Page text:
Anyone who's ever watched the Olympic torch relay invariably asks the following: What happens if the flame goes out? Organizers of London's 7,500-mile trek had to deal with that scenario on Monday, when the official flame was snuffed during the third day of the relay.
Wheelchair badminton player David Follett was carrying his torch through the town of Great Torrington in Devon when his flame extinguished. He had been riding with it in a holster attached to his chair. The error was blamed on a malfunctioning burner in the specially designed torches.
Workers in a nearby vehicle convoy quickly brought out one of the many replacement flames and gave Follett a new, lit torch. The flames are in miner's lanterns and are lit with the same original flame from the ceremony in Greece.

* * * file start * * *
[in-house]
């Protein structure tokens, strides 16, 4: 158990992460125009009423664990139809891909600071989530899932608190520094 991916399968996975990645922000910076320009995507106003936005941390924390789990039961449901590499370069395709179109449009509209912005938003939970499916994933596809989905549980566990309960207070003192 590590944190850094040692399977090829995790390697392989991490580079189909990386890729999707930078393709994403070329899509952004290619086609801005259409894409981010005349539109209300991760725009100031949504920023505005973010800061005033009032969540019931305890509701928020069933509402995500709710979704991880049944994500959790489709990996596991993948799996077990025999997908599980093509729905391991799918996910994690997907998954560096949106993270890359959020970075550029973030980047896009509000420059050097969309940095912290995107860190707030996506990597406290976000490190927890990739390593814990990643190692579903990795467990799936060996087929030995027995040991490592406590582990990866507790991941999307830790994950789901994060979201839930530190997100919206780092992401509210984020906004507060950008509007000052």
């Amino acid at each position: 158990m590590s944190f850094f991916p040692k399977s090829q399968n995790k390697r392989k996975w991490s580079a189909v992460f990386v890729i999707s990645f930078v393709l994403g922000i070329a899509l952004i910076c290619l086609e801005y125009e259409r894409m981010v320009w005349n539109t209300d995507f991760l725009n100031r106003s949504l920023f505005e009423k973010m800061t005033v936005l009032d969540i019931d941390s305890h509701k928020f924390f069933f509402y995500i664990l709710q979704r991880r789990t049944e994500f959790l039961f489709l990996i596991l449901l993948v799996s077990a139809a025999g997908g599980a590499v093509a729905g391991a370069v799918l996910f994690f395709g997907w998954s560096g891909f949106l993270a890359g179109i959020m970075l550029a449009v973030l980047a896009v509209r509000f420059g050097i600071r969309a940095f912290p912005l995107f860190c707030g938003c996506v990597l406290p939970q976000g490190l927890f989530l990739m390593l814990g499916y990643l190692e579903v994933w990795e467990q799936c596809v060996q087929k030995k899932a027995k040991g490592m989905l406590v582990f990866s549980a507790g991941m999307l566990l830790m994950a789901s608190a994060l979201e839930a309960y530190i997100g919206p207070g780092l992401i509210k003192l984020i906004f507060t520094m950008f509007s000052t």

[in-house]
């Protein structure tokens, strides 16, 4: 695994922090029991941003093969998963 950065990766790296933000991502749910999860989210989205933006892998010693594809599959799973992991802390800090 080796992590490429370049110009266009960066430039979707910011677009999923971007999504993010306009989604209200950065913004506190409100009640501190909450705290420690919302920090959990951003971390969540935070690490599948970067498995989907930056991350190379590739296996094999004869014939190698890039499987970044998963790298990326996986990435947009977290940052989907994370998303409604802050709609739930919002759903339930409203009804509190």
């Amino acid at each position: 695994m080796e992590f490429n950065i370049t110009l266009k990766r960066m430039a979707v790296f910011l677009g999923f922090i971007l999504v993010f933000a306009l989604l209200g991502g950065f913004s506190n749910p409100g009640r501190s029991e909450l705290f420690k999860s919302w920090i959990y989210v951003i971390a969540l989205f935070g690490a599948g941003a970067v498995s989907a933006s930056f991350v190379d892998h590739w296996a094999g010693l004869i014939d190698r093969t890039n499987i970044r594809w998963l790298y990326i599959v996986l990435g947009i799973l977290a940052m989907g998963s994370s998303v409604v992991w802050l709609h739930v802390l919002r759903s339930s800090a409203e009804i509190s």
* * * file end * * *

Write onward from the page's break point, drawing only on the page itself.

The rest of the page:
"It is not uncommon for a flame to go out and this can happen for a number of reasons, for example, in extreme winds," a LOCOG spokesman told The Telegraph, perhaps in a burst of expectant foreshadowing.
Each of the 8,000 relay runners use their own torch for the relay. They have an option to buy the torch for around $300 after they complete their route.